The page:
It seems so straightforward; you click on an app and endless music is at your fingertips. But behind all of the technology, songwriters and artists are making money through a complex web of music licensing law. This panel will discuss the sometimes controversial way artists get paid, the role Congress has in making it all work and a policy discussion on where we can improve the system. Panelists include Congresswoman Mimi Walters who serves on the Committee with jurisdiction over music licensing issues, the Director of Government Relations at Pandora, Katie Peters and Casey Rae, a musician and CEO of the Future of Music Coalition.
We all have a job to do, but when it comes down to doing it, we’d rather work with those we like (& who are liked by others). We should all be too busy for high maintenance business relationships, so what’s the benefit of working with a jerk? The point of this panel is to explore how to work together – even if on opposing teams. Competition doesn’t always have to mean cutthroat; it can also mean collaboration & inspiration. Do you know what’s fair? We want to explore fair practice, the literal & metaphorical “costs of doing business” & how music fits into corporate & indie business models. We have juicy horror stories to share but aim to broach these subjects with humour & diplomacy.
If you’re an independent artist, songwriter, producer or manager, this panel is for you! Four prominent entertainment lawyers dig into the key contracts you need to understand to be successful: Management, Label, Publishing, and Band Member agreements. You will learn key terminology, negotiation points, and the pitfalls you need to look out for. If you are serious about your career, then this is a must-attend panel.
The panelists are four independent music and tech industry professionals who have formed a new alliance to converge music brands with the emerging cannabis industry. We will have some real-life case studies to share with the audience about how music brands and artists can get into the cannabis industry. Many artists are already getting in some to have signature cannabis strains, some want to participate in the medical marijuana sector to help move the industry forward with their celebrity. Cannabis is already a multi-billion dollar industry and is still not legal across the nation. The time to get in is NOW!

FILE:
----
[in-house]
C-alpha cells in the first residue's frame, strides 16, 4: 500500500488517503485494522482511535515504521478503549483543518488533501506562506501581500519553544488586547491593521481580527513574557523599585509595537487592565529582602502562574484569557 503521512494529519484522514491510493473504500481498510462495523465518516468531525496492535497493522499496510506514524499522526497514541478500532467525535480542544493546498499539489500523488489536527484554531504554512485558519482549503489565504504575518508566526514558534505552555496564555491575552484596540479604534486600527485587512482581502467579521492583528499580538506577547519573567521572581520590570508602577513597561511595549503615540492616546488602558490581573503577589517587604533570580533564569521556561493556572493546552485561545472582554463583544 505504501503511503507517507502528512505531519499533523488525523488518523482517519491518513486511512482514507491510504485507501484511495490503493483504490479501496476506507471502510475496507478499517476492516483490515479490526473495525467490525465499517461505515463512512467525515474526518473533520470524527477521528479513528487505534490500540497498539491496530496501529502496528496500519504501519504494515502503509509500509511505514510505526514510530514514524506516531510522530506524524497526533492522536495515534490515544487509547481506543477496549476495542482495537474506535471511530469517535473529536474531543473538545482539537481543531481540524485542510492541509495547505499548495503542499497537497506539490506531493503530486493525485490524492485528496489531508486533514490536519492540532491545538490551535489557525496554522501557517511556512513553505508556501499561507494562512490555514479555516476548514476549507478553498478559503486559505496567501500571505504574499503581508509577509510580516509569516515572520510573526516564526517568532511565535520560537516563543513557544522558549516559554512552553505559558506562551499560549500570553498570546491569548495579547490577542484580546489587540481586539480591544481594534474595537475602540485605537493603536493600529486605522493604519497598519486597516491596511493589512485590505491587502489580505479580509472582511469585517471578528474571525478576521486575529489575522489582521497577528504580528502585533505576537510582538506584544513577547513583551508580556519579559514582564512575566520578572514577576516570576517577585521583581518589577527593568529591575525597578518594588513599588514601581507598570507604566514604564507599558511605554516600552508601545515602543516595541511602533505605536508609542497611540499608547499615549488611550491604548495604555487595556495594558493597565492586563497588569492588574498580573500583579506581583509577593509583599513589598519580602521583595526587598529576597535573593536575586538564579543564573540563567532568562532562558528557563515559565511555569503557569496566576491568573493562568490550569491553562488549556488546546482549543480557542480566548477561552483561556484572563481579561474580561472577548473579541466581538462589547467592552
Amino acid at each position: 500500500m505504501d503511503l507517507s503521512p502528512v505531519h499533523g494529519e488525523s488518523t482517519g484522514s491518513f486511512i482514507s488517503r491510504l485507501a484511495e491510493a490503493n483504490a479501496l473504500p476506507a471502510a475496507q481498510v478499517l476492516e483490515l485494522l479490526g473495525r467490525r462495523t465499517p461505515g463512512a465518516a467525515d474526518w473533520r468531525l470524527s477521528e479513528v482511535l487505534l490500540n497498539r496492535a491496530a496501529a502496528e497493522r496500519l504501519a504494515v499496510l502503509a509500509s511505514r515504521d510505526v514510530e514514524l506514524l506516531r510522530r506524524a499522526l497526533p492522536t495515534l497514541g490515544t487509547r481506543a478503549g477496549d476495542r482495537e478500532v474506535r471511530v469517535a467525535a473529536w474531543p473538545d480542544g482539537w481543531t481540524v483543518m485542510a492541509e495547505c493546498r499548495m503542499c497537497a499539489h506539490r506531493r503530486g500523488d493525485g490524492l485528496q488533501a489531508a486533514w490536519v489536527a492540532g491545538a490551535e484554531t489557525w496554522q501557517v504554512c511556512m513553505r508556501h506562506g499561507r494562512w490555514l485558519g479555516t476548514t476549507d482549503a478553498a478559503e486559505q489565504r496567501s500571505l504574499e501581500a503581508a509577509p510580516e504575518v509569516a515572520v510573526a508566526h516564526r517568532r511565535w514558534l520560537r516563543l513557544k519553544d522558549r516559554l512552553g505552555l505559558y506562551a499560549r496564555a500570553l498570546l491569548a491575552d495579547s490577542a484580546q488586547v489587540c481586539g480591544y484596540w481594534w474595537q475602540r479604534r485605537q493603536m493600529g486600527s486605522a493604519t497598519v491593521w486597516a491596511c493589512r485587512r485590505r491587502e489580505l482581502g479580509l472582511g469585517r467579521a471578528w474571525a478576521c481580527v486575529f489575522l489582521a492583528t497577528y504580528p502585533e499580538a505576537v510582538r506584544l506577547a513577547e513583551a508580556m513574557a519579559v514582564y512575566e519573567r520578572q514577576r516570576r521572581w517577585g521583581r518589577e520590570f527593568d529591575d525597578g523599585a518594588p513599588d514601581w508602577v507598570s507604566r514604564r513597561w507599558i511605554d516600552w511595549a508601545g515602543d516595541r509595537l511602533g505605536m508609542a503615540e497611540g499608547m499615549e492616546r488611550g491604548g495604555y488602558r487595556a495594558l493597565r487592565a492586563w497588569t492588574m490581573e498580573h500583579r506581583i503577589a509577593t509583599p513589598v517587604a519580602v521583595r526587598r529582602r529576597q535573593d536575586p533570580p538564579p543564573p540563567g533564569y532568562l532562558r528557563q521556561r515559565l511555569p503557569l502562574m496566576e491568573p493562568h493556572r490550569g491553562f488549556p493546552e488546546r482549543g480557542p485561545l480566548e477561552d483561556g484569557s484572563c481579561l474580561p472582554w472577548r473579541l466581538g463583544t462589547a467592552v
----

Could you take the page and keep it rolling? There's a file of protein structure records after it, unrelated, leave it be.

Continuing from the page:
Data transparency is typically discussed as an issue that benefits only artists. However, labels, publishers, distributors, music tech companies, and more all have just as much to gain from open access to information regarding music sales, streaming activity, and more. This panel will explore why widespread data transparency is a win for all parties, focusing on issues such as the need for updated technology to govern sales reporting, auditable royalty accounting, clear ownership of data, and more. By addressing these problems, all sectors of the music industry can benefit from powerful data intelligence while reducing the sense of distrust that currently pervades the business.
Artists are brands. And, like any brand, artists must have the tools to identify, incentivize and grow their audience and, ultimately, their business. Today, as consumers have seemingly limitless access to artists and music across an array of services and outlets, it’s not easy for an artist to stand out, much less command attention and frequent engagement from fans. Loyalty will lead to revenue, but how does an artist build a relationship with a fan, earn their loyalty and empower these fans to take action on their behalf? This panel will discuss the trends, challenges and opportunities of leveraging D2C, crowdfunding and loyalty/rewards platforms to build meaningful fan relationships.